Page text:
Figure 2. Preoperative images. (a) Chest radiograph showing transverse colonic gas in the right thoracic cavity (white arrow); (b) Computed tomography image taken on admission showing diaphragmatic herniation of the large intestine into the right thoracic cavity (white arrow).

was intruded and dilated (Figure 3). The hernia orifice was repaired with running suture of 3-0 Vicryl. After a colectomy, a covering ileostomy was performed. No postoperative complications developed, and the patient was discharged 24 days after the emergency surgery. He was continuously treated for recurrent HCC, and has showed no evidence of recurrent hernia during the 2-year follow-up period.

3. Discussion

RFA is an effective treatment option among several possible interventions for HCC. The incidence of complications after RFA has been reported to be approximately 2.4% - 9.5% [5] [6] [7] . Rhim et al. [5] reported that the major complications after RFA were hepatic abscess, peritoneal hemorrhage, biloma, and

Figure 3. Perioperative picture. Photograph showing the transverse colon (black arrow) directly intruding into the right thoracic cavity through the diaphragmatic hernia (white circle). The white arrow shows the expanded ascending colon.

ground pad burn. Only 1 of the 1139 patients (0.07%) they investigated had a diaphragmatic injury. In the study by Mulier et al. [6] , diaphragmatic injuries occurred in 5 of 3670 patients (0.001%). There was no description of late-phase diaphragmatic hernia in three studies [5] [6] [7] . However, in some reports, cases of late-phase diaphragmatic hernia required an emergency surgery because of a strangulated intestine [8] [10] - [18] .

Diaphragmatic hernia after RFA seems to be caused by thermal damage to the diaphragm. The characteristic feature of a diaphragmatic hernia is its delayed onset after RFA. This delay occurs because the thermal damage induced by RFA causes a brittle point in the diaphragm. This brittle point weakens over time, resulting in the formation of a diaphragmatic hernia. The factors involved in the formation of a diaphragmatic hernia are delayed wound healing due to liver cirrhosis and increased abdominal pressure due to ascites [8] . To prevent thermal injury to organs during RFA, artificial ascites have been used to create a space between the liver and the skin or diaphragm [9] . Treatment of the primary disease such as hepatitis, to prevent progression to cirrhosis or hepatic atrophy, and control of ascites to decrease abdominal pressure are important to prevent the development of a diaphragmatic hernia.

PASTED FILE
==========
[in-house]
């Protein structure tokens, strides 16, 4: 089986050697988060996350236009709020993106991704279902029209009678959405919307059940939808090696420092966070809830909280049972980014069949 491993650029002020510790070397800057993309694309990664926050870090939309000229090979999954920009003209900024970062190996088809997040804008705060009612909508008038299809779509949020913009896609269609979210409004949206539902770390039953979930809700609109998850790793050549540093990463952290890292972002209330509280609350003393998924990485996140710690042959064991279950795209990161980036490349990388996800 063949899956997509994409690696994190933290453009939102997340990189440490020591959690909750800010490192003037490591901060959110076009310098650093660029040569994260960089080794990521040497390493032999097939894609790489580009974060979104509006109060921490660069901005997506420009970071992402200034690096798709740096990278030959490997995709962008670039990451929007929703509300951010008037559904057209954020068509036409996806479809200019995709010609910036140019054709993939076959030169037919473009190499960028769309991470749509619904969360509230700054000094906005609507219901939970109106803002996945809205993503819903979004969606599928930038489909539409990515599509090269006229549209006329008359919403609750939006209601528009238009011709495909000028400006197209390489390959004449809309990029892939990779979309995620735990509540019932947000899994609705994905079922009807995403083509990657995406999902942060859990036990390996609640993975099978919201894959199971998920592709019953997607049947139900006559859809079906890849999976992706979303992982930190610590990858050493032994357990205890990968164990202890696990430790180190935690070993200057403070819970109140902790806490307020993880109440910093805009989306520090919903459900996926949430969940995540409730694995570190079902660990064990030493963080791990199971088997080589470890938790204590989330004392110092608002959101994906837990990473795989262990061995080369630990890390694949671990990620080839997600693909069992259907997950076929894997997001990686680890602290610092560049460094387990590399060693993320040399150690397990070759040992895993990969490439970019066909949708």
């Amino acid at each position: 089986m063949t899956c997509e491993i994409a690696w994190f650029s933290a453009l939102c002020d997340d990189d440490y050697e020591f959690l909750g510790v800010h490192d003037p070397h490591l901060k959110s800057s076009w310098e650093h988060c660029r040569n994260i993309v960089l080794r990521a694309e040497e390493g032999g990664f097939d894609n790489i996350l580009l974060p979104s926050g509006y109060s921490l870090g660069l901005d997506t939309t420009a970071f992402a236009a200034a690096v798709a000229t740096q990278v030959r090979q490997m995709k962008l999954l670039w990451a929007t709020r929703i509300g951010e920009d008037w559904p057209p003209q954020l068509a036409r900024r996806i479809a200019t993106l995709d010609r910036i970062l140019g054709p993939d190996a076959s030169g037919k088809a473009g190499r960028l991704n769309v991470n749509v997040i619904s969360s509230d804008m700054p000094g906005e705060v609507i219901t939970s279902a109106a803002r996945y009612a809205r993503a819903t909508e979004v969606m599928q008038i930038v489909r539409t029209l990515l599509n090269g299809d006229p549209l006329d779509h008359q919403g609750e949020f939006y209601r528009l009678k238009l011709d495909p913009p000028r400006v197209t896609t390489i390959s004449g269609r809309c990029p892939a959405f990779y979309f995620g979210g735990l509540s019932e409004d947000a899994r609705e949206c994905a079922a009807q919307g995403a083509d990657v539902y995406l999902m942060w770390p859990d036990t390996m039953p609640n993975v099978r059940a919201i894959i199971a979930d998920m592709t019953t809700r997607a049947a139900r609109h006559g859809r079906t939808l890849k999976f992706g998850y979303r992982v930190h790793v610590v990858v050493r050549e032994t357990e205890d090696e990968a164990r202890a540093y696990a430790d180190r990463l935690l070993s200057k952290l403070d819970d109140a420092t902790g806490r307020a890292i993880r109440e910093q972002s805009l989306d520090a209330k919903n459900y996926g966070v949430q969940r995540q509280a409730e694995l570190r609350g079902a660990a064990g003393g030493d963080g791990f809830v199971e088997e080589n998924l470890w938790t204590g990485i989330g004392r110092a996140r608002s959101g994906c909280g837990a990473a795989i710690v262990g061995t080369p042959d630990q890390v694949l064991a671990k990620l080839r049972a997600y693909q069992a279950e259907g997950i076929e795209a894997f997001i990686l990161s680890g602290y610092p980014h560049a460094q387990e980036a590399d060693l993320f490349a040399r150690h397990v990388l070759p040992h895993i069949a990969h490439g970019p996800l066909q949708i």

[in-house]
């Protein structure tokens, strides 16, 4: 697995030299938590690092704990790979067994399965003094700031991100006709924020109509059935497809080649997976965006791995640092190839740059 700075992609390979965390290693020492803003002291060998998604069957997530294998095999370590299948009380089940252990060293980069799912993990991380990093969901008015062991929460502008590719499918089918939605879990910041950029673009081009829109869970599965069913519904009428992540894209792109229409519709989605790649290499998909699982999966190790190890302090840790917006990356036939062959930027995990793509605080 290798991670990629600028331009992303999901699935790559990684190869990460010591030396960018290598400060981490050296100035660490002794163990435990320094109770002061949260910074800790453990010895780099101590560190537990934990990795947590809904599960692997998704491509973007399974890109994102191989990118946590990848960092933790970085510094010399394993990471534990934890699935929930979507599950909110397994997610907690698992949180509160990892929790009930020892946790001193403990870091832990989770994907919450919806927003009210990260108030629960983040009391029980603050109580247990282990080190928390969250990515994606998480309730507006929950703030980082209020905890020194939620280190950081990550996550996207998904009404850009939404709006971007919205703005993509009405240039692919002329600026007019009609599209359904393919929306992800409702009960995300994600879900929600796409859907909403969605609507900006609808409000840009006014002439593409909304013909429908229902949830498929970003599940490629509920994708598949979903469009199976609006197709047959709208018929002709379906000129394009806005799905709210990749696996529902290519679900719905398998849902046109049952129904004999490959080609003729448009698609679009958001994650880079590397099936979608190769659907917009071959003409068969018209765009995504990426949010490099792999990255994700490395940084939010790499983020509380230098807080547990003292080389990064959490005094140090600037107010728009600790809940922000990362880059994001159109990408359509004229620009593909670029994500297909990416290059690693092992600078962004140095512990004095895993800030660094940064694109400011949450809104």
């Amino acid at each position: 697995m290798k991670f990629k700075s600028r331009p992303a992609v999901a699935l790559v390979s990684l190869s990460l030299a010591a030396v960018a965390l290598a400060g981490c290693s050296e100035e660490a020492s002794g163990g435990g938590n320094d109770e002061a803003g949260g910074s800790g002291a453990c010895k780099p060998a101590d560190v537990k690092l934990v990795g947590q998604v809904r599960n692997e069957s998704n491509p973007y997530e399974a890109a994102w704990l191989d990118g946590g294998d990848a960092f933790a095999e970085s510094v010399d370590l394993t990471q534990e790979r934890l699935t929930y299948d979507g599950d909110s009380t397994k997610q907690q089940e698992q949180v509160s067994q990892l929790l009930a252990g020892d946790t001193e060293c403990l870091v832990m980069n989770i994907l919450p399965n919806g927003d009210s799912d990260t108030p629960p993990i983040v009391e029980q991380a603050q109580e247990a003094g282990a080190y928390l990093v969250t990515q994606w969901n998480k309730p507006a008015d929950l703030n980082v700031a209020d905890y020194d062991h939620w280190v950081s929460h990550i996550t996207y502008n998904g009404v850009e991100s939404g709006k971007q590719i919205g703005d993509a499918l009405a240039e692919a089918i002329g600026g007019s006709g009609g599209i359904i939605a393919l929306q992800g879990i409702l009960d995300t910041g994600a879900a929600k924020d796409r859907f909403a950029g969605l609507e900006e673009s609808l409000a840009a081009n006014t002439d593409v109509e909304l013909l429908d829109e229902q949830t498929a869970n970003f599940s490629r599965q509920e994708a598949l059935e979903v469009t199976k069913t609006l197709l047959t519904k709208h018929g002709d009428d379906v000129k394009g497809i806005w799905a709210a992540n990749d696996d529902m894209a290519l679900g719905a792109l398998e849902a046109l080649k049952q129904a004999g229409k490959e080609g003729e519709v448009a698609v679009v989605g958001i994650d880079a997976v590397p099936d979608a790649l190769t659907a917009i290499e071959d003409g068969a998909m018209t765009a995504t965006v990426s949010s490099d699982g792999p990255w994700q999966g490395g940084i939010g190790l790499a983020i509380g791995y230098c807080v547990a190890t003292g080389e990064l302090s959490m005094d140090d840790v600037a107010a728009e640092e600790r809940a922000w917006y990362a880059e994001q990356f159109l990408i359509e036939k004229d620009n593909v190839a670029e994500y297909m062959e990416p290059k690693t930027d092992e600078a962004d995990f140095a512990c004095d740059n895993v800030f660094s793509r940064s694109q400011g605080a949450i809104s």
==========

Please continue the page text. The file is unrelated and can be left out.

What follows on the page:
We reviewed 13 case reports [8] [10] - [20] documenting the occurrence of diaphragmatic hernia after RFA for HCC, including our case. In the 13 cases, the diagnosis of diaphragmatic hernia after RFA was made after a mean period of 24.1 months (range, 7 - 96 months). The mean age of patients at diagnosis was 65.5 years (range, 46 - 81 years), and there were eight men and five women. The most common chief complaints were abdominal pain in nine patients (69.2%) and dyspnea in seven patients (53.8%). Five of the 13 patients (38.5%) had right upper quadrant pain, and 2 patients including the present case patient (15.4%) had lower abdominal pain. Among the 13 cases, surgical treatment was performed to repair the hernia in 11 cases including our case (Table 1) [8] [10] - [18] .

Table 1. Summary of previously reported surgeries of diaphragmatic hernia afterradiofrequency ablation.

CP class, Child-Pugh class; M, male; F, female; LS, laparoscopy; LT, laparotomy; TT, thoracotomy.

Two cases [19] [20] were followed with conservative management. The laparo- tomy approach was used in eight cases, and the thoracolaparotomy approach was performed in our case alone. We performed thoracolaparotomy because the preoperative findings raised the suspicion of both necrosis and perforation with a strangulated intestine. Moreover, it was difficult to pull the strangulated and expanded intestine out of the hernia orifice. In two recent cases [13] [16] , the laparoscopic approach was performed to treat the diaphragmatic hernia. This method is less invasive for patients with a liver function disorder. Our patient recovered without complications and was discharged 24 days after the surgery. The length of hospital stay after surgery in our case was comparable to that in other reports (mean, 20.3 days; range, 6 - 60 days). The surgical methods for the hernia repair were as follows: simple ligation in six cases, Vicryl patch in one case, and mesh in one case. Nomura et al. [16] performed closure by using a mesh without intestinal resection. Concerning the surgical outcomes, no infectious complications occurred in patients with Vicryl patch and mesh.

4. Conclusion

We report a case of diaphragmatic hernia with a strangulated ileus after RFA. We suggest that thoracolaparotomy is an effective treatment approach for diaphragmatic hernia when perforation of a strangulated intestine into the thoracic cavity is suspected. Treatment of HCC with RFA must be performed carefully to prevent thermal injury to the diaphragm, and follow-up for HCC recurrence and complications is necessary.


This case report was not supported by any grants.

Competing Interests

We have no financial or personal relationships with other people or organizations that could have influenced our work.

Informed Consent

Written informed consent was obtained from the patient for the publication of this case report.

Cite this paper

Yamane, H., Kohashi, T., Omori, I., Nakashima, A., Murakami, E., Waki, K., Mukaida, H. and Hirabayashi, N. (2016) Radiofrequency Ablation- Associated Delayed Diaphragmatic Hernia Treated with the Thoracolaparotomy Approach: A Case Report. Case Reports in Cli- nical Medicine, 5, 541-547.